2) Based on what my father and his colleagues (clinical faculty at a med school) have to say, a good residency meets your needs. Do you want to practice medicine in a rural/urban/suburban community? Again, it also has to with where you end up after residency, just like med school has to do with where you do your residency... There are definitely the top programs, and you should just go with whichever one fits you. Don't do neurosurg. as Mass General just because of its reputation. Who are the physicians you'll have access to in the program? Most likely, you'll want to work with those who are experts in the field. I don't know if this helps...I know it's vague, but I hope it gives you some idea.
     
  8. TwoSteveSquared

    TwoSteveSquared Senior Member
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    Ummm...Happiness does effect the rest of your life, because you will likely perform better at a school you like instead of one you hate. How well you do in medical school is much more important to determining your residency placement than how good your school's rep is (unless, it's a top 20 school). Also, four years of your twenties or thirties are VERY important. It's the prime of your life as far as health and energy. Not to mention, your first taste of true independence.
     
  9. Dr. Kermit

    Dr. Kermit Senior Member
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    I am considering several factors when I choose a medical school in the coming months. Yes, I have looked over residency match lists at Temple and MCP and if accepted to Einstein, I will look at theirs too. Since I am currently in a relationship that will soon be three years, my boyfriend and I are pretty certain we will end up together. We both would ideally like to settle in NY and thus I consider that option highly when I look at matchlists.

    As Dr. Suga said, if you want to specialize, it is worth it to look at a matchlist to see if the school pushes you toward primary care. That is the case with Einstein. In fact, when I talked to students there, they said that while several students will match in surgery, radiology, ENT, the school pushes toward primary care.

    But, my happiness is a big factor too. However, I consider my happiness to entail location, student body, and proximity to my boyfriend. I went to an undergrad where many of the students were pre-med and hyper competitive and it really does kill the student atmosphere. Many just went to Hopkins for the name and reputation and stuck it out, but absolutely hated it there. So, yes, while a med school's reputation and its past match lists may get your foot in the door at certain hospitals, it's not the end all be all. I agree with 2 Steve Squared that happiness does determine more or less your potential to perform.
     
  10. coop

    coop Senior Member
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    i just wanted to make a comment on DrSuga's point that patients care where you got your training. I don't know about you but I've never asked my physicians where they went to school (at least until i began my med school search). But most lay people (patients) don't know which residency programs are good in a specific specialty, so i don't think it's that big a deal.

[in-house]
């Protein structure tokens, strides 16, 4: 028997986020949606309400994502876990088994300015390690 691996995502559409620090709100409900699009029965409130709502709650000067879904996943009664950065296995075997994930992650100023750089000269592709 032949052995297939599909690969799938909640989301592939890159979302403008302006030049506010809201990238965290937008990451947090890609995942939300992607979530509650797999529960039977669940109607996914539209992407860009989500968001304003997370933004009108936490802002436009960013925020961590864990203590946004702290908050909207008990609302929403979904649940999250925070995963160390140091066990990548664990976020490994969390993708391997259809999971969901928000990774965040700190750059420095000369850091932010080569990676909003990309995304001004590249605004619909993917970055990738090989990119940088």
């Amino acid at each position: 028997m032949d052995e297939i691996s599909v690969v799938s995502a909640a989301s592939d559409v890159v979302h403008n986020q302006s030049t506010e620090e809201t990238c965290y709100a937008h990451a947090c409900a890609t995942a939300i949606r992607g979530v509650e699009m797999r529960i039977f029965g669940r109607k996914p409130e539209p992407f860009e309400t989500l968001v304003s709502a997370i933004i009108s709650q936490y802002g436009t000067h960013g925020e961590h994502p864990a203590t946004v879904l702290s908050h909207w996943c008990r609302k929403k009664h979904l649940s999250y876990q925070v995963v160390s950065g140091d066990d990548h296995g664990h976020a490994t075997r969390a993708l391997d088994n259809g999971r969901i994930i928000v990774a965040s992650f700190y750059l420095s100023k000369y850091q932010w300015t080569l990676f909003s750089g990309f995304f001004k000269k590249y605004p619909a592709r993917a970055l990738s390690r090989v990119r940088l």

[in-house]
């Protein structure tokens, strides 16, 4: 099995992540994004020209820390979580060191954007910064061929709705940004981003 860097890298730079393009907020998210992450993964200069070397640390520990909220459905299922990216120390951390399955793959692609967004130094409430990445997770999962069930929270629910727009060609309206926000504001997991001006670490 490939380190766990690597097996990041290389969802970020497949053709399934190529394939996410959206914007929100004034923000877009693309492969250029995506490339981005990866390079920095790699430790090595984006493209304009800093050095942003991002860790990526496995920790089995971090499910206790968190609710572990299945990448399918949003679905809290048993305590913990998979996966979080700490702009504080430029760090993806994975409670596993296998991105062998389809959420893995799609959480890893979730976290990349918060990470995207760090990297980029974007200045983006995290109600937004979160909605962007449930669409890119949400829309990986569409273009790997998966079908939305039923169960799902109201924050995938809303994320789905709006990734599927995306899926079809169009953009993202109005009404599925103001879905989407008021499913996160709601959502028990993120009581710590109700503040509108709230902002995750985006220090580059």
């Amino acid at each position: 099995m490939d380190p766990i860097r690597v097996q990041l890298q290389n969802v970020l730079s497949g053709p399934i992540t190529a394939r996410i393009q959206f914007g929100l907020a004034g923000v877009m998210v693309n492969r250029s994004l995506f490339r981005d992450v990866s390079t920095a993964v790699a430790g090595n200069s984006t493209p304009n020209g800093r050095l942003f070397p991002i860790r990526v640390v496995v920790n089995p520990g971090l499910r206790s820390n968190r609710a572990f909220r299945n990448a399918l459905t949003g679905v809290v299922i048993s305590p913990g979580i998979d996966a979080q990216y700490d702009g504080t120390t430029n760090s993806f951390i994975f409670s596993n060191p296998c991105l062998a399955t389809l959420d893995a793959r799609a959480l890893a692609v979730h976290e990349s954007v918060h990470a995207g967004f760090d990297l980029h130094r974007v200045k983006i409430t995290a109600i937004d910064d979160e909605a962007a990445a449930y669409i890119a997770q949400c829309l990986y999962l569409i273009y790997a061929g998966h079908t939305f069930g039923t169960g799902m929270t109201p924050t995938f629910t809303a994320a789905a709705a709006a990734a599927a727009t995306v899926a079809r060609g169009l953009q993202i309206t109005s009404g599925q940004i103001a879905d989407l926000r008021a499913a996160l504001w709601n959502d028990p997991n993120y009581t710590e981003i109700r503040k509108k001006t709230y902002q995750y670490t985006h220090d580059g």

11. Jamier2

    Jamier2 SDN Hillbilly Moderator
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    I agree with coop about the patients caring where you did med school or residency. Some, but far from most, might care about which med school. As far as residency, most don't know much at all about how it works, much less which programs are supposed to be better. I can't count how many times I've had to explain what an intern/resident is. :)
     
  12. katiep

    katiep Senior Member
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    Hmmm. More questions:

    1. Is a primary care-oriented school one which has a lot of matches for internal medicine, family practice, and pediatrics? Where does EM and Surgery fall? What exactly constitutes primary care residencies?

    2. Is there a listing out there, sort of like US News for med schools, but for residency programs? I'm assuming, like everything else so far, there is a ranking for this too. I didn't see it on the
    <a href="http://www.abms.org/" target="_blank">American Board of Medical Specialties</a> website.

    3. Specific to my interests: I'd like to go into neurosurgery. Example: Columbia has 6 matches, NYMC one. Does that mean Columbia is that much better. If I go to the latter, am I doomed? Not that I expect to get the choice anyway!

    4. Finally, is someone going into "Transitional" or "Preliminary" on a match list good or bad? Is it that they didn't get into the specialty of their choice, and are waiting for next year to reapply by doing a transitional, or are they doing somekind of surgical specialty or whatnot?

    Thanks!
     
  13. Thewonderer

    Thewonderer Senior Member
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    I would agree with other posters who put very little weight on matchlist. one reason is that matchlist varies from year to year depending on the students, their desire and their interests. another reason is that it is too hard to judge a list correctly (or some would say it is IMPOSSIBLE).